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Navy releases first active-duty Sailors for refusing the COVID shot


The Navy announced this week that it has released 23 active-duty Sailors for failing to meet the Navy’s COVID vaccination requirement.


In early January, the Navy announced that 20 entry-level Sailors had been released for the same reason. But the Navy had yet to touch Sailors who had served beyond their first 180 day training period.


The Navy said Wednesday that 23 “Active Component” Sailors were separated, all with an honorable discharge. As of this week, 22 “Entry Level Separations” have taken place.


The Navy provided new data this week that show no active-duty Sailor has been able to receive a religious exemption to the COVID vaccination mandate. It said 10 permanent medical exemptions, 259 temporary medical exemptions and 59 administrative exemptions have been granted to active-duty Sailors, and a total of 31 similar exemptions for Ready Reserve Sailors.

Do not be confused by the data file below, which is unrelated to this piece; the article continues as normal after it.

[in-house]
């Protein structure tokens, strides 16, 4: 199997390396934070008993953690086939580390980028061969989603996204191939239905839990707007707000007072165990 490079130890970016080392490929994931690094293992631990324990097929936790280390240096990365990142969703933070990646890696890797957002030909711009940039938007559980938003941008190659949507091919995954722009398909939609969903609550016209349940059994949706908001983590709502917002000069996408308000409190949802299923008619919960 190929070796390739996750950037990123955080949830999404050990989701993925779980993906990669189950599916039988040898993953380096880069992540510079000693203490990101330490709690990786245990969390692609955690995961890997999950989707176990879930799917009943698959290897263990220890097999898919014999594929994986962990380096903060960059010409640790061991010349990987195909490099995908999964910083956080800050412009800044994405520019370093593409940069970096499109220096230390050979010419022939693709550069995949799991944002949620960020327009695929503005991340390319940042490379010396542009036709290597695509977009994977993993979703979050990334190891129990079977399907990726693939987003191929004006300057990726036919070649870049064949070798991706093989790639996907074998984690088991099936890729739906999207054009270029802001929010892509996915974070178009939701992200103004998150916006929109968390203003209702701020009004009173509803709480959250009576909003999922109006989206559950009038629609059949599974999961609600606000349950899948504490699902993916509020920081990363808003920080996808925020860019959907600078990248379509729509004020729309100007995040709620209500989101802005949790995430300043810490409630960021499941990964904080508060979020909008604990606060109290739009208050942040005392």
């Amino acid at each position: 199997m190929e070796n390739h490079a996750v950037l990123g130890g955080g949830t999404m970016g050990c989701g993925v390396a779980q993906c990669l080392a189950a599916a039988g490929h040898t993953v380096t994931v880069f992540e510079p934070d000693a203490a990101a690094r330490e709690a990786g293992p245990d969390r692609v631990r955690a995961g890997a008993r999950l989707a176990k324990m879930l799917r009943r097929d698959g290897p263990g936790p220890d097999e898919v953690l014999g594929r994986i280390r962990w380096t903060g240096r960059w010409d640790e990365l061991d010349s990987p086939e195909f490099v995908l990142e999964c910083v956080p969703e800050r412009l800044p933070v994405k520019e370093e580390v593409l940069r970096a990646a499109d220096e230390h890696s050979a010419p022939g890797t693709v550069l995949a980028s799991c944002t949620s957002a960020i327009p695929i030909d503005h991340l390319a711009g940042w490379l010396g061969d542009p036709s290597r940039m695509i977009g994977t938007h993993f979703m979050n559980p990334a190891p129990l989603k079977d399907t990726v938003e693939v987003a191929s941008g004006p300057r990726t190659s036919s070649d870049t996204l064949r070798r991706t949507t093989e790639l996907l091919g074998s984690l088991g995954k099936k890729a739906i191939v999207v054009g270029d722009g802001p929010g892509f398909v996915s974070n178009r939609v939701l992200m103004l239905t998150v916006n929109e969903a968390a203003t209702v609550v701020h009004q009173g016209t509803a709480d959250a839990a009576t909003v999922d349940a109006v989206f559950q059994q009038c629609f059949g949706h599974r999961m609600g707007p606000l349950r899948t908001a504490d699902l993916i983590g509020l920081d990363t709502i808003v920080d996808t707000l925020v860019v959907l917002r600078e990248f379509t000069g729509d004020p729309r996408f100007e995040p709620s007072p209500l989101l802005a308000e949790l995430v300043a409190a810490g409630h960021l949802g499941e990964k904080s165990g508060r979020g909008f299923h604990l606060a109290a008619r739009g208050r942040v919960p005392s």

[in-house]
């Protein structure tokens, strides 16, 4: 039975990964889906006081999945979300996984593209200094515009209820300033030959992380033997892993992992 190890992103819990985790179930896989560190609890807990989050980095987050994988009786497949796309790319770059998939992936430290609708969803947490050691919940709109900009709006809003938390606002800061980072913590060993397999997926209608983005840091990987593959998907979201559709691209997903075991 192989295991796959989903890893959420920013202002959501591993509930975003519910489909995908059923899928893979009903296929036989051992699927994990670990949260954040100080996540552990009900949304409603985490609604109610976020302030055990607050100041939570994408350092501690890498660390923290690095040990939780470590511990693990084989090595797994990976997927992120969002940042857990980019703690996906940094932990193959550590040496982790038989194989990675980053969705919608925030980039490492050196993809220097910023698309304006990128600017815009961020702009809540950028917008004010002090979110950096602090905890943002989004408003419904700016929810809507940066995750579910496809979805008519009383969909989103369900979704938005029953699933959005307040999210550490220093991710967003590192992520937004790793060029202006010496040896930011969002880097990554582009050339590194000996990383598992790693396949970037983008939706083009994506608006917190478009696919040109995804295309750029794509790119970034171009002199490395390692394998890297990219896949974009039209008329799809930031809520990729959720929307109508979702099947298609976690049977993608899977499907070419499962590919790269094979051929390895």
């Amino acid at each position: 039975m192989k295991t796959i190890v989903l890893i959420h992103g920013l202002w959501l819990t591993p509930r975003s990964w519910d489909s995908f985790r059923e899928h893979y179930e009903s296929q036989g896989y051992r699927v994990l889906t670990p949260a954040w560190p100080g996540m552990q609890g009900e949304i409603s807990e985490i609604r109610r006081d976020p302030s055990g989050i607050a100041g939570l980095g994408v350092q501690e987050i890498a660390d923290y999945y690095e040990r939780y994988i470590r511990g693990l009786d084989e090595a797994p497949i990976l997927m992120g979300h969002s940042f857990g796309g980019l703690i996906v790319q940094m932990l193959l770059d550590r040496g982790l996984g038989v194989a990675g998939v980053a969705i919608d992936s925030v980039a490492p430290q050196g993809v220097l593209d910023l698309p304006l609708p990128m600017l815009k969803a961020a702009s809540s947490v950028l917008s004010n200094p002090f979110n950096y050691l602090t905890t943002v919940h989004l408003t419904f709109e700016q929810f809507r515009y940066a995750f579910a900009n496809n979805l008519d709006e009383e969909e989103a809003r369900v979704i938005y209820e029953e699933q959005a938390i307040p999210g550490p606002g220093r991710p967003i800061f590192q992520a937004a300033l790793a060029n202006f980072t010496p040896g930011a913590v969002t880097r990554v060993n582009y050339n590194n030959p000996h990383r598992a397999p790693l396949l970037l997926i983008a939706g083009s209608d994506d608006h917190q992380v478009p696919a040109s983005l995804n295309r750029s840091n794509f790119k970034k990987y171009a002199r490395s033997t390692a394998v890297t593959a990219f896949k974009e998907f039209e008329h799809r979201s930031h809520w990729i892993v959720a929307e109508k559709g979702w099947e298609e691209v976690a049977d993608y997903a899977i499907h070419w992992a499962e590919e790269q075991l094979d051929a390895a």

The Navy Times reported that the Marine Corps has so far discharged 334 Marines, and predicted that the number of troops to be discharged will likely “grow exponentially” in the coming weeks as reviews of each non-vaccinated service member are completed.


Earlier this month, a federal judge blocked the Navy from enforcing the COVID mandate against 35 Sailors who challenged it in court. But while that decision has the potential to undermine the Pentagon-wide mandate, for now it applies only to the Sailors who brought the case.


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